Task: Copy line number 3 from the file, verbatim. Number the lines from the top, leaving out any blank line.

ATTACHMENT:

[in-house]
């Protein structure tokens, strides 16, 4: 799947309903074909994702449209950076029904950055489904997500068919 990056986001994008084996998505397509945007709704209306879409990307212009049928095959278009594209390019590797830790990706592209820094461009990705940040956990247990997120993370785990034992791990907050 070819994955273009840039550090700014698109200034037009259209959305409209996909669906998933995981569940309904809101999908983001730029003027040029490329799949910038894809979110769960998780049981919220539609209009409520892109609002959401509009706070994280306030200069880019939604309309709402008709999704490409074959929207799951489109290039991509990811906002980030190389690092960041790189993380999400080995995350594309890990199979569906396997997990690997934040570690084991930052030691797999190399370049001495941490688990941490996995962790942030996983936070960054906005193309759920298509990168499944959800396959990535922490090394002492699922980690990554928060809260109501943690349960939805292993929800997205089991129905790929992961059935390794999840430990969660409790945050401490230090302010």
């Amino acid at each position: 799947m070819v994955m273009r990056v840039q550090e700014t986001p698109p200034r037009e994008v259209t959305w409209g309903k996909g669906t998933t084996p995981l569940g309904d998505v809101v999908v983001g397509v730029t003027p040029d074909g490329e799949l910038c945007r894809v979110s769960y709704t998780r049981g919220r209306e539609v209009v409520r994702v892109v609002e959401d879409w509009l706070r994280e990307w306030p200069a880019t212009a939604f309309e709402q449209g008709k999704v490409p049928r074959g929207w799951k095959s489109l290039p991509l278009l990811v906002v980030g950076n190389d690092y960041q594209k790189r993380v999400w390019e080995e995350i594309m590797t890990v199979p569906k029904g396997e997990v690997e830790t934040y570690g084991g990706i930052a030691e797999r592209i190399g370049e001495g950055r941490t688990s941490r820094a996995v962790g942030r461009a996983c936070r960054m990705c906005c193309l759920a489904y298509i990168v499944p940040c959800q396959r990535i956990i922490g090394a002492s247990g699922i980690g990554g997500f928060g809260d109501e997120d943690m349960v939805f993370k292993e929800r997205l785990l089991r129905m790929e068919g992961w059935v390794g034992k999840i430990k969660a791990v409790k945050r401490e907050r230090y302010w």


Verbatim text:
């Amino acid at each position: 799947m070819v994955m273009r990056v840039q550090e700014t986001p698109p200034r037009e994008v259209t959305w409209g309903k996909g669906t998933t084996p995981l569940g309904d998505v809101v999908v983001g397509v730029t003027p040029d074909g490329e799949l910038c945007r894809v979110s769960y709704t998780r049981g919220r209306e539609v209009v409520r994702v892109v609002e959401d879409w509009l706070r994280e990307w306030p200069a880019t212009a939604f309309e709402q449209g008709k999704v490409p049928r074959g929207w799951k095959s489109l290039p991509l278009l990811v906002v980030g950076n190389d690092y960041q594209k790189r993380v999400w390019e080995e995350i594309m590797t890990v199979p569906k029904g396997e997990v690997e830790t934040y570690g084991g990706i930052a030691e797999r592209i190399g370049e001495g950055r941490t688990s941490r820094a996995v962790g942030r461009a996983c936070r960054m990705c906005c193309l759920a489904y298509i990168v499944p940040c959800q396959r990535i956990i922490g090394a002492s247990g699922i980690g990554g997500f928060g809260d109501e997120d943690m349960v939805f993370k292993e929800r997205l785990l089991r129905m790929e068919g992961w059935v390794g034992k999840i430990k969660a791990v409790k945050r401490e907050r230090y302010w």